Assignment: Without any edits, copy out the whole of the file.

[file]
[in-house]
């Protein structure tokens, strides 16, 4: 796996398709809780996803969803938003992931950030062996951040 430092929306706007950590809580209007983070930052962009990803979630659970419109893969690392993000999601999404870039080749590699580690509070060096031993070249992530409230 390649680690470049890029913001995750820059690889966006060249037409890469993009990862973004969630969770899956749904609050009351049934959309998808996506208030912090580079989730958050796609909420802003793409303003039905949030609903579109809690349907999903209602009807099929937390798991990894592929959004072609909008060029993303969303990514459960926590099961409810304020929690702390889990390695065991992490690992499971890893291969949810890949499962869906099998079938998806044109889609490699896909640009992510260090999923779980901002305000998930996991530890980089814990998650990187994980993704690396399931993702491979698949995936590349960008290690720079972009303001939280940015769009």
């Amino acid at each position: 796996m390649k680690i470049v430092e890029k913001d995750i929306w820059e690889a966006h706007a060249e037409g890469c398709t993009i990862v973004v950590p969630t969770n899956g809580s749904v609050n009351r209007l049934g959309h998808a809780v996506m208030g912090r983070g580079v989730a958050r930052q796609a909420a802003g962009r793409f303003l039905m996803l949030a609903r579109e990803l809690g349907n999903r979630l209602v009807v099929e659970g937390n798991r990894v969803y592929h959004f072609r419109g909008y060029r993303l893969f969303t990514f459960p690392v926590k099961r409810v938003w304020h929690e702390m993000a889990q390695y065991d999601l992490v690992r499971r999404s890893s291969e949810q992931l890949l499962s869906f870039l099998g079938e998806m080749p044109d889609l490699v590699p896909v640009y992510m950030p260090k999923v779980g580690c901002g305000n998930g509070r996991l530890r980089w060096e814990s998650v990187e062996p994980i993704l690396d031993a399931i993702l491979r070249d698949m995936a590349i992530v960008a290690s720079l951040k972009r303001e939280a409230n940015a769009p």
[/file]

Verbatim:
[in-house]
């Protein structure tokens, strides 16, 4: 796996398709809780996803969803938003992931950030062996951040 430092929306706007950590809580209007983070930052962009990803979630659970419109893969690392993000999601999404870039080749590699580690509070060096031993070249992530409230 390649680690470049890029913001995750820059690889966006060249037409890469993009990862973004969630969770899956749904609050009351049934959309998808996506208030912090580079989730958050796609909420802003793409303003039905949030609903579109809690349907999903209602009807099929937390798991990894592929959004072609909008060029993303969303990514459960926590099961409810304020929690702390889990390695065991992490690992499971890893291969949810890949499962869906099998079938998806044109889609490699896909640009992510260090999923779980901002305000998930996991530890980089814990998650990187994980993704690396399931993702491979698949995936590349960008290690720079972009303001939280940015769009």
């Amino acid at each position: 796996m390649k680690i470049v430092e890029k913001d995750i929306w820059e690889a966006h706007a060249e037409g890469c398709t993009i990862v973004v950590p969630t969770n899956g809580s749904v609050n009351r209007l049934g959309h998808a809780v996506m208030g912090r983070g580079v989730a958050r930052q796609a909420a802003g962009r793409f303003l039905m996803l949030a609903r579109e990803l809690g349907n999903r979630l209602v009807v099929e659970g937390n798991r990894v969803y592929h959004f072609r419109g909008y060029r993303l893969f969303t990514f459960p690392v926590k099961r409810v938003w304020h929690e702390m993000a889990q390695y065991d999601l992490v690992r499971r999404s890893s291969e949810q992931l890949l499962s869906f870039l099998g079938e998806m080749p044109d889609l490699v590699p896909v640009y992510m950030p260090k999923v779980g580690c901002g305000n998930g509070r996991l530890r980089w060096e814990s998650v990187e062996p994980i993704l690396d031993a399931i993702l491979r070249d698949m995936a590349i992530v960008a290690s720079l951040k972009r303001e939280a409230n940015a769009p």